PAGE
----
Across the world, where there is conflict or catastrophe, imperialism brings privatisation to help ‘reconstruct’ the country. Naomi Klein calls it ‘disaster capitalism’. From Aceh to Iraq, Nicaragua to Northern Ireland, the modus operandi is the same—get in quick, while the local population is preoccupied with other things, and sell off everything to the multinationals. Most of what people read about the North of Ireland concentrates on the political arena—for example, whether Ian Paisley’s Democratic Unionist Party (DUP) and Gerry Adams’s Sinn Fein can really share power. This article confines itself to looking at what is happening under the radar of the peace process—at how disaster capitalism has invaded Northern Ireland and what this means for workers in the region.
Class or creed? Northern Ireland’s real divide
There is a growing gap between the rich and the rest in Northern Ireland. Recent UN development reports rank the Republic of Ireland as the world’s second most unequal developed country after the US. Yet the Poverty and Social Exclusion Northern Ireland Survey revealed that inequality in the North is greater.1 Government figures for 2004-5 show more than three quarters of people living below the average income (after housing costs) in Britain. Some 36 percent of Catholic households are in poverty compared with 25 percent of Protestant. However, the gap between Protestants and Catholics is reducing—not because Catholics are becoming better off, but because Protestants are becoming worse off. While the gap between poor Protestants and poor Catholics is narrowing, the gap between the rich and the poor within each community is widening.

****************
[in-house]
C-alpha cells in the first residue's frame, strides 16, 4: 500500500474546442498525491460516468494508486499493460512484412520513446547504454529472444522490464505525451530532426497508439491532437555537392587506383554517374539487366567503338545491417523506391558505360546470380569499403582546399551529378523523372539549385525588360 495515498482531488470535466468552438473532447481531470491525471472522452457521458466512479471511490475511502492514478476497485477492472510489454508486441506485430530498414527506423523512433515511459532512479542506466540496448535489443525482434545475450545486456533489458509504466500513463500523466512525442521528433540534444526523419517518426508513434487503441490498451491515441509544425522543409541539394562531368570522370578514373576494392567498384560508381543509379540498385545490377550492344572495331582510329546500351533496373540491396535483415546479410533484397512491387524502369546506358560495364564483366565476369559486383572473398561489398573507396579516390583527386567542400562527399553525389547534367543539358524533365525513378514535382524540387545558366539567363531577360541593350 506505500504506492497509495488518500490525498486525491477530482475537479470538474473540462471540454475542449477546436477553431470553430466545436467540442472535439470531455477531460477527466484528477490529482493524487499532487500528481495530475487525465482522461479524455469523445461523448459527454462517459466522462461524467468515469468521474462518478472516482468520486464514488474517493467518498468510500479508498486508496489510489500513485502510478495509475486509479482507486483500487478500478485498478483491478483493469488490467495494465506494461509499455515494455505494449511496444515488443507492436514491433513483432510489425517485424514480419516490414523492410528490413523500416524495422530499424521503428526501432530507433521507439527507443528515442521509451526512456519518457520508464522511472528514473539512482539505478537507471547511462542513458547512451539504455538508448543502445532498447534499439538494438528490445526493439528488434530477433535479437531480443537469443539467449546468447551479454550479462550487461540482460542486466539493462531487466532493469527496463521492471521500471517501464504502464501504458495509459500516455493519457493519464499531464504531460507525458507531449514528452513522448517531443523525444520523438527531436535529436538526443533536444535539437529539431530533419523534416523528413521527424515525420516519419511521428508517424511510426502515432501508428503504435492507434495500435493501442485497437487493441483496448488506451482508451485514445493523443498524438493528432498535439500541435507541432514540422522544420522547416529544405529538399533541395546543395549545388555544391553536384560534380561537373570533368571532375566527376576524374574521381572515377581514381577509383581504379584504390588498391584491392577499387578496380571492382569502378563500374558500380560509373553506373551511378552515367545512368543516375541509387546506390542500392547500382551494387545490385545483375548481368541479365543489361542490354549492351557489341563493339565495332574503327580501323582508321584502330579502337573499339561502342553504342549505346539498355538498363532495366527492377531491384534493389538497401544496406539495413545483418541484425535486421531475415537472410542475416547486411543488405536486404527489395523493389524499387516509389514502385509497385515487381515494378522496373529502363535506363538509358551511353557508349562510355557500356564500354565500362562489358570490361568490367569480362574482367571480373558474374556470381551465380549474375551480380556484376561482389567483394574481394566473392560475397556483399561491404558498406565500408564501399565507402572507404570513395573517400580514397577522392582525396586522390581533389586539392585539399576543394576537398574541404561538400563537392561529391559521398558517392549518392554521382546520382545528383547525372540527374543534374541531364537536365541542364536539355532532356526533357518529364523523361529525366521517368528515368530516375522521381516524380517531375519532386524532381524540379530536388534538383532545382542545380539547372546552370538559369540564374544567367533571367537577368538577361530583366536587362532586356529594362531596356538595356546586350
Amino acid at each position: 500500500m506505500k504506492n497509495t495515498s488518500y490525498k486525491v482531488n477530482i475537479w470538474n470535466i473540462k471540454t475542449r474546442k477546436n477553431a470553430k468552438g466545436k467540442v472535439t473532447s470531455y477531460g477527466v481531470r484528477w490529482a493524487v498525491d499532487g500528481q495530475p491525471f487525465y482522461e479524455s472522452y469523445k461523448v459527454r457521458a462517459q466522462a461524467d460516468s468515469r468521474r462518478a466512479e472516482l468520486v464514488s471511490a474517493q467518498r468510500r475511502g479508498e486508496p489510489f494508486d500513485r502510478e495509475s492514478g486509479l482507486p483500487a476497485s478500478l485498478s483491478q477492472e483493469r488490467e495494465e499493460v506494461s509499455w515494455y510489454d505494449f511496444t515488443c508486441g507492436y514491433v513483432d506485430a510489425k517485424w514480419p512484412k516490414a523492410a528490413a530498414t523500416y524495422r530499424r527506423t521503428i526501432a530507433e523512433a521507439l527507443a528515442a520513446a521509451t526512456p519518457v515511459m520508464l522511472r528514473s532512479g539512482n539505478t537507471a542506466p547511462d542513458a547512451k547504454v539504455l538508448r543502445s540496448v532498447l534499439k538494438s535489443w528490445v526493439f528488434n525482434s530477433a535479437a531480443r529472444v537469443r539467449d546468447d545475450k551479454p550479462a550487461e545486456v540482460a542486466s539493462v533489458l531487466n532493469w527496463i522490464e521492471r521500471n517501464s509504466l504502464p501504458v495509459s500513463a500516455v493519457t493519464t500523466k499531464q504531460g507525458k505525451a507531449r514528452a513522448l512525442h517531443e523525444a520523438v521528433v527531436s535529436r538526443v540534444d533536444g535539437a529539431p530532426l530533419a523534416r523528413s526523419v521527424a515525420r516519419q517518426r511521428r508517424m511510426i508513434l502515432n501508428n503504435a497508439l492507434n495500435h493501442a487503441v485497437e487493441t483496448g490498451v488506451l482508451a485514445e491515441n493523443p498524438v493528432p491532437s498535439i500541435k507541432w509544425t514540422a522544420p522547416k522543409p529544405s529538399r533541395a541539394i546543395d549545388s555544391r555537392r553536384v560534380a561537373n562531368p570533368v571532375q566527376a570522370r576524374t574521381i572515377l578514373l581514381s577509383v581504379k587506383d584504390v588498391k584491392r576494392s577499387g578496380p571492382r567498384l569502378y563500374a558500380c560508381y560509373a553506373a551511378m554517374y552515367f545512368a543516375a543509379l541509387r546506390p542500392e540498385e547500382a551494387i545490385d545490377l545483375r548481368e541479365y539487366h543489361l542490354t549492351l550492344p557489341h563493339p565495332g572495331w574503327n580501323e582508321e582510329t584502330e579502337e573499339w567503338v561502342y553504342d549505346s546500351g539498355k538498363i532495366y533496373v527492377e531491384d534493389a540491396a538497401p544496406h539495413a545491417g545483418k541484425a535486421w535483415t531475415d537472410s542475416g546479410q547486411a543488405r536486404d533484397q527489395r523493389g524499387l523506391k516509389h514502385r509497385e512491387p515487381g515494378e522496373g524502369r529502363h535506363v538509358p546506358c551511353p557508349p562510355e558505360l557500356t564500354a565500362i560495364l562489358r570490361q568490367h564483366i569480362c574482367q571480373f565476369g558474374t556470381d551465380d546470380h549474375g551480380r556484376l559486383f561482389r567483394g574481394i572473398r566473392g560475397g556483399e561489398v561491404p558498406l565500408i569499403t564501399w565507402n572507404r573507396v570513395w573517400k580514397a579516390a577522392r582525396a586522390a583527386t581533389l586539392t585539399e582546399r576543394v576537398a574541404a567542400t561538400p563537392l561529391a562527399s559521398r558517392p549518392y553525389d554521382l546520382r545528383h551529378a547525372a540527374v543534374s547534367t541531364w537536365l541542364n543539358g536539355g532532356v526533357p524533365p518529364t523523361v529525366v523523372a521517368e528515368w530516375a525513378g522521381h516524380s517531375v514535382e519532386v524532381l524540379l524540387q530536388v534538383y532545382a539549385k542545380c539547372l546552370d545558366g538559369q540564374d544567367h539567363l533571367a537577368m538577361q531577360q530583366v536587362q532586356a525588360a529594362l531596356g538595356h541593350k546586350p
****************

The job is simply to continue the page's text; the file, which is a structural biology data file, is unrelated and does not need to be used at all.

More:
The other big divide in Northern Ireland is between those who have been affected by the conflict and those who have not. What we euphemistically call ‘the troubles’, when viewed proportionately to Northern Ireland’s population (1.7 million), could be characterised as a war in scale, intensity and duration. By the end of 2002, 3,352 people had died in the conflict. In addition about 50,000 have been injured—just over 3 percent of the population. Most of the deaths were concentrated in fewer than ten postal code districts. Over a third of those who died lived in five postal districts, all of them in North and West Belfast. These areas were, and remain, the poorest parts of Northern Ireland. Having suffered most from the conflict, they have now benefited least from the peace. A map of the areas where poverty is most concentrated matches very closely the map of areas where the conflict has been most intense.2 In the Poverty and Social Exclusion Northern Ireland survey, half of all household respondents said they knew someone who had been killed in the conflict.3